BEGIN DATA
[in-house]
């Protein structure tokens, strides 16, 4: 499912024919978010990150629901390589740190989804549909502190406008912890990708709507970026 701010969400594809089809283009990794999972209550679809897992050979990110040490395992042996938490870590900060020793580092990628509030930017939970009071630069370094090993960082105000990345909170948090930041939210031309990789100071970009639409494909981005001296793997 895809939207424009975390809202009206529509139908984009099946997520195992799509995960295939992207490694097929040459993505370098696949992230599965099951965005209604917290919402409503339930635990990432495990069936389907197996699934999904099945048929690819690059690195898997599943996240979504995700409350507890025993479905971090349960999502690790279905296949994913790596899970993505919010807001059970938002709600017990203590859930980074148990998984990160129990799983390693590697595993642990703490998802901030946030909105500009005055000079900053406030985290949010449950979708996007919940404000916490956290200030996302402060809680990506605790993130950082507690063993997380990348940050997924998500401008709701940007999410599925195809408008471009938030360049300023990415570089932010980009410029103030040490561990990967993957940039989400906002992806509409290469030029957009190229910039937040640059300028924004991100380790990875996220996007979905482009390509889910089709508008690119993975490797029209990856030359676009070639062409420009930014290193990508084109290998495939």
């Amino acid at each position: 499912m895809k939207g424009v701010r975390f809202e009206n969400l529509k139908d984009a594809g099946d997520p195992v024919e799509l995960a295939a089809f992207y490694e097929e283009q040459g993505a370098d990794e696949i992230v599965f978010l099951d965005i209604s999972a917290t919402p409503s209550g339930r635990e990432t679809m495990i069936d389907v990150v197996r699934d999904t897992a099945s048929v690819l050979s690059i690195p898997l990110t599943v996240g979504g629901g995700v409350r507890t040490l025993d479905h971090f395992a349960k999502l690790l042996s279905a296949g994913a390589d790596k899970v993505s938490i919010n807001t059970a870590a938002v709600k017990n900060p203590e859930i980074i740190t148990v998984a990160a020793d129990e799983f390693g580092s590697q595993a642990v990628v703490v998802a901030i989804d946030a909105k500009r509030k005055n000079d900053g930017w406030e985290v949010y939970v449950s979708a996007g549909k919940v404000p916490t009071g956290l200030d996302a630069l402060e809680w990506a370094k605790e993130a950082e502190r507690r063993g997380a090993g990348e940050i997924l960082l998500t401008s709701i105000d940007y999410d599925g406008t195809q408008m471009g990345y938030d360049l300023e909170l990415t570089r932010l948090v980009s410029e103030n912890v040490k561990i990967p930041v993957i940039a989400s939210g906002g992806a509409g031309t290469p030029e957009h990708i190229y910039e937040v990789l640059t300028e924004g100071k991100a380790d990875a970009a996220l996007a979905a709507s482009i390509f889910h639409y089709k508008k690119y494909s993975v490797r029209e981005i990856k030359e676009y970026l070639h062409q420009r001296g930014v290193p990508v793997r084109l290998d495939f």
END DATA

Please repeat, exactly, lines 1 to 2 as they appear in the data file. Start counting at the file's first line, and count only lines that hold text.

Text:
[in-house]
């Protein structure tokens, strides 16, 4: 499912024919978010990150629901390589740190989804549909502190406008912890990708709507970026 701010969400594809089809283009990794999972209550679809897992050979990110040490395992042996938490870590900060020793580092990628509030930017939970009071630069370094090993960082105000990345909170948090930041939210031309990789100071970009639409494909981005001296793997 895809939207424009975390809202009206529509139908984009099946997520195992799509995960295939992207490694097929040459993505370098696949992230599965099951965005209604917290919402409503339930635990990432495990069936389907197996699934999904099945048929690819690059690195898997599943996240979504995700409350507890025993479905971090349960999502690790279905296949994913790596899970993505919010807001059970938002709600017990203590859930980074148990998984990160129990799983390693590697595993642990703490998802901030946030909105500009005055000079900053406030985290949010449950979708996007919940404000916490956290200030996302402060809680990506605790993130950082507690063993997380990348940050997924998500401008709701940007999410599925195809408008471009938030360049300023990415570089932010980009410029103030040490561990990967993957940039989400906002992806509409290469030029957009190229910039937040640059300028924004991100380790990875996220996007979905482009390509889910089709508008690119993975490797029209990856030359676009070639062409420009930014290193990508084109290998495939």